Chordeleg jewelry shopping is a great way to get away from what you will soon realize is the hustle and bustle (relatively speaking) of downtown Cuenca. Hop on the bus to Chordeleeg from the Terminal Terrestre in Cuenca, and in one hour or less you will be surrounded by bucketloads of silver jewelry, woven tiny filaments of silver in elaborate hoops and formed into everything from birds to crosses to Playboy bunny-shaped earrings (oh yes they did!). I’m not in a huge hurry to buy nice jewelry for myself, but prices seemed reasonable ($20 for small earrings to $60 for big dangly earrings or $100 for necklace/earring sets). The town is so singularly dedicated to this craft that large replicas of intricate silver jewelry dangle from every lamp post for blocks on the main streets near the cathedral. Other offerings include cheap woven hammocks, the typical ponchos and leather goods, and leather animal – topped walking sticks (an oddity I haven’t seen in Cuenca yet).
On a Saturday there were a surprisingly few number of people milling about, making for a very peaceful environment – no huge fume-spouting buses, and people wandering around slowly with just a few cars. And aside from one Oregon native who stopped me to say a friendly gringo-to-gringo “hello”, all the people seemed to be Ecuadoreans. Setting aside your jewelry shopping for a moment, you can go sunbathe among the trees in the main plaza, which is flanked by a beautiful colonial-style church. For lunch, I wandered around for 30 minutes looking for gringo-friendly options that are compatible with my ballet diet (like a nice caesar salad), to no avail. In that sense, small-town Chordeleeg really contrasts with the international food you find in Cuenca. In other words, you can have seco de pollo, seco de chivo, hamburgers, hot dogs, chaulafaun, guatita, or other typical almuerzos but not much else. I finally settled down to grille chicken, lentil menestra and fresh juice at La Tinaca (near the main square), which was mediocre but edible and reasonably clean-looking. Oddly I think this was the most “touristy” restaurant in town in that they had maps of the Azuay province an flyers for tours.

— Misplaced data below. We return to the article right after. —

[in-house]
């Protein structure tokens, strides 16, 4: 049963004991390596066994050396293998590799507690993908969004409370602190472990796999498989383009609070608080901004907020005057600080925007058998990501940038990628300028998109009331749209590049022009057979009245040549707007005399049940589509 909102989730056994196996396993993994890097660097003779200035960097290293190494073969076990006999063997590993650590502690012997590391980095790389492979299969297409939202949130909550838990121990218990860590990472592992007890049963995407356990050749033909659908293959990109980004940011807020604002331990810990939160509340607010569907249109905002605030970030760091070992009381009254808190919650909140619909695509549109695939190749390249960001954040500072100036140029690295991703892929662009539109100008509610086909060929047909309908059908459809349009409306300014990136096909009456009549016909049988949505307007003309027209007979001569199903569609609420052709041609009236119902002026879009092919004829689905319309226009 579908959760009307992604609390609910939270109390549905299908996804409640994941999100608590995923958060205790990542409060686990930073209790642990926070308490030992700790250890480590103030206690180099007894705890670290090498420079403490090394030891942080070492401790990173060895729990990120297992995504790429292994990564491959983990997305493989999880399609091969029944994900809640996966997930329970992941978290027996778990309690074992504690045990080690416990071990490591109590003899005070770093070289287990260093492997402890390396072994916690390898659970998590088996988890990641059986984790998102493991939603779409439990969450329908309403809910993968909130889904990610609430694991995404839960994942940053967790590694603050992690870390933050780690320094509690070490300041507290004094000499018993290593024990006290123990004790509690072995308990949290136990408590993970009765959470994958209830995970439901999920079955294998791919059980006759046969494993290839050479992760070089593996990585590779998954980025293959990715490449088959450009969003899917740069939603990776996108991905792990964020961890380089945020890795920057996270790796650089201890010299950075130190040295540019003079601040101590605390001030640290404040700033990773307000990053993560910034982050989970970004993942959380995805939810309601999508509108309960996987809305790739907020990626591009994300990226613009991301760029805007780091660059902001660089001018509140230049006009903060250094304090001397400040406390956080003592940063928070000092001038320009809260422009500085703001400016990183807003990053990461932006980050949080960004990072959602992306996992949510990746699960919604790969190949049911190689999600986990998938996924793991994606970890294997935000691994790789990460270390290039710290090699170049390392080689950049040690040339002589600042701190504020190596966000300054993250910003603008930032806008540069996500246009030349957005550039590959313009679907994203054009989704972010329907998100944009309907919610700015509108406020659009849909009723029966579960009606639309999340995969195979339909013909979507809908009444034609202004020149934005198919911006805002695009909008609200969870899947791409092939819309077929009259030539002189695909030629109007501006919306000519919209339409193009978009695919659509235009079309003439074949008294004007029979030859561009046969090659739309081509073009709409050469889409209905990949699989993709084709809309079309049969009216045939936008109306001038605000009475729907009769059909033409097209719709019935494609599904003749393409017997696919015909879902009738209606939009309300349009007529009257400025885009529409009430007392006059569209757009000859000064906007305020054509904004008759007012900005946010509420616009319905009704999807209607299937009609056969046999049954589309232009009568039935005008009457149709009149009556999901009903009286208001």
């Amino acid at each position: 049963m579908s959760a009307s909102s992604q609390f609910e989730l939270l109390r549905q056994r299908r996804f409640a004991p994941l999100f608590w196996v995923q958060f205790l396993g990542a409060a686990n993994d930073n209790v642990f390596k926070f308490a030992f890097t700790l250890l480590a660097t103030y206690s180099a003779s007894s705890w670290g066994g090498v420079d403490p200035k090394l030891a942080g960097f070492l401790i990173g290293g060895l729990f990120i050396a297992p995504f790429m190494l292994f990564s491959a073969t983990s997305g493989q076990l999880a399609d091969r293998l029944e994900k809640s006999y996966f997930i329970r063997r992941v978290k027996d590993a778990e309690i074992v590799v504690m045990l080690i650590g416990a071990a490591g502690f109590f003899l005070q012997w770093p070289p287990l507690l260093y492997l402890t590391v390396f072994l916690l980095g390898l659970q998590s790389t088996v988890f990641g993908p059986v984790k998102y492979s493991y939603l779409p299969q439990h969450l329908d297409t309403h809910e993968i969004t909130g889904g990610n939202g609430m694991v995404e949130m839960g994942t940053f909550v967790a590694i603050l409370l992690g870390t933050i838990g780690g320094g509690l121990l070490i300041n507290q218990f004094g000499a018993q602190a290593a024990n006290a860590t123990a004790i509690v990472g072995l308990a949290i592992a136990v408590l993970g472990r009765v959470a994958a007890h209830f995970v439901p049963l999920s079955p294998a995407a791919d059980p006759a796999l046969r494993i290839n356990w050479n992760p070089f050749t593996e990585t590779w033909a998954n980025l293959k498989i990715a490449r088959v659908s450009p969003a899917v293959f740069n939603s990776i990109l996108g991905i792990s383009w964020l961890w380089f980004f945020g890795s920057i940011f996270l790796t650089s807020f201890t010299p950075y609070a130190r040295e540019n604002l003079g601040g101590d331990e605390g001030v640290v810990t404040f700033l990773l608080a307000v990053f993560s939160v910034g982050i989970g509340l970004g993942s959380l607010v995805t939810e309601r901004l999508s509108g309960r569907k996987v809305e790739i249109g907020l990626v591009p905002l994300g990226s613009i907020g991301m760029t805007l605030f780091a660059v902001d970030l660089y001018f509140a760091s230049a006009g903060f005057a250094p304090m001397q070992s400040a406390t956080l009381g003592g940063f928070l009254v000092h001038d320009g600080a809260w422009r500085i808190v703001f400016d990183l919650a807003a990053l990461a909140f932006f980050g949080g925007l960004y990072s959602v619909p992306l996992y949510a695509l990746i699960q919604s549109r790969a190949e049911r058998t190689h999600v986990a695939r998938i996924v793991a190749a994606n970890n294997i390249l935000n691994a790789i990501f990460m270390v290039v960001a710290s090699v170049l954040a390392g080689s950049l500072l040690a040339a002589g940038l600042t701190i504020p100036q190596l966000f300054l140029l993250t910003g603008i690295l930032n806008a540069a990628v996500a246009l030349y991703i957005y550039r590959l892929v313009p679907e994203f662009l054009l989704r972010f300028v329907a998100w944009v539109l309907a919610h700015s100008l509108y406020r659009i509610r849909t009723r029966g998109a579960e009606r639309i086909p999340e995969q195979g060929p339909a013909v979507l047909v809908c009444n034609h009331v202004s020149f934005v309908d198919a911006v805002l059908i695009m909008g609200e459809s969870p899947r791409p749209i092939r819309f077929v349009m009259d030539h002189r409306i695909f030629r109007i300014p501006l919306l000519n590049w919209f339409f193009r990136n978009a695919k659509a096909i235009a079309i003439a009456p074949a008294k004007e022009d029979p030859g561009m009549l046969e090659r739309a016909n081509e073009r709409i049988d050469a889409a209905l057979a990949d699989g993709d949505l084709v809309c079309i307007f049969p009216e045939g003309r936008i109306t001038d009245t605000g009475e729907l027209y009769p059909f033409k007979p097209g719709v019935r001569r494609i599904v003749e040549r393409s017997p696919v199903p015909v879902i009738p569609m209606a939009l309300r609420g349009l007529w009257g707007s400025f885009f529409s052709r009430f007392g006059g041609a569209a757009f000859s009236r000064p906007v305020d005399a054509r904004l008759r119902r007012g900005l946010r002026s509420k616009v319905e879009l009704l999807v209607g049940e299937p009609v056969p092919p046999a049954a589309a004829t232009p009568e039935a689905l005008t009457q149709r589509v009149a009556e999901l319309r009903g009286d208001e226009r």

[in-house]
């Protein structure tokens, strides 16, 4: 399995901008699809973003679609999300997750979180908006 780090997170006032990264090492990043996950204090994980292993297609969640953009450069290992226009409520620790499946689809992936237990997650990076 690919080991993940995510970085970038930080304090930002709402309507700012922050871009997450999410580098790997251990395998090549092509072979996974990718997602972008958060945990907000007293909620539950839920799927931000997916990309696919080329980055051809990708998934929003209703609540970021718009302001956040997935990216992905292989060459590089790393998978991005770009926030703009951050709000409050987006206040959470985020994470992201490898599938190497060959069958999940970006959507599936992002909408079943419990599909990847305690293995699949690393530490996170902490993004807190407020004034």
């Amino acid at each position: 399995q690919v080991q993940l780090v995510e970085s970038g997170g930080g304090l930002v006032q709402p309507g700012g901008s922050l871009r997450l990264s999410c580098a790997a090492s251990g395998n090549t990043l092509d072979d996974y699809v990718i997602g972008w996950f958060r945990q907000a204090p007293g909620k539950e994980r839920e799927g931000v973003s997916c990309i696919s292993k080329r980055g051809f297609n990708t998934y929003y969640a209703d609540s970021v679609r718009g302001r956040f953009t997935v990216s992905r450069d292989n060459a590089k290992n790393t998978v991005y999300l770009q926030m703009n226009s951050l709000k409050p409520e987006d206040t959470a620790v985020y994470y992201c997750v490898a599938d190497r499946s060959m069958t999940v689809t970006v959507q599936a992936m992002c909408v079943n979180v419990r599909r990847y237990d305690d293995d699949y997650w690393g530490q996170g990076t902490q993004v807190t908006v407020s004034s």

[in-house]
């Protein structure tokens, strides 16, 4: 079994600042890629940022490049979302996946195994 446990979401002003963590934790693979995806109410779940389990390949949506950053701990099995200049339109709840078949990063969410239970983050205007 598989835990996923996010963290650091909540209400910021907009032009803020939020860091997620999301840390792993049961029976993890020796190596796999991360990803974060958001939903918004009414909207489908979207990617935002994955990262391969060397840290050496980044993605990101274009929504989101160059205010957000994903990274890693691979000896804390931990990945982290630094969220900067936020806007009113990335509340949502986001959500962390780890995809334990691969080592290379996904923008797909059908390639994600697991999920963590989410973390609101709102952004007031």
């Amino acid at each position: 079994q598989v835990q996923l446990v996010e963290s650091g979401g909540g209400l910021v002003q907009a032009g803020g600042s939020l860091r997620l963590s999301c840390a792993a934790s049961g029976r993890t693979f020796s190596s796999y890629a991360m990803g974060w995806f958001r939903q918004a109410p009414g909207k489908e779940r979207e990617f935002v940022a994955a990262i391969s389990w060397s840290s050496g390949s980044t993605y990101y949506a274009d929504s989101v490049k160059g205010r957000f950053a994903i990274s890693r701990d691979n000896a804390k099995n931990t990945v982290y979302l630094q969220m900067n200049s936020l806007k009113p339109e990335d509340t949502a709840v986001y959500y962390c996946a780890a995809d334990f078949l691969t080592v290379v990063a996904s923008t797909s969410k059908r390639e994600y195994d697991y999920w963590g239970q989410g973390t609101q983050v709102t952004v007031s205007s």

Back on the bus (perhaps with a pair of earrings or for the less restrained, bags full of Chordeleg jewelry), you can see the houses in the foothills, which have all a beautiful view of the valley, not a bad life…. living peacefully and perhaps bedecked head to toe in silver. But for my taste, back to Cuenca.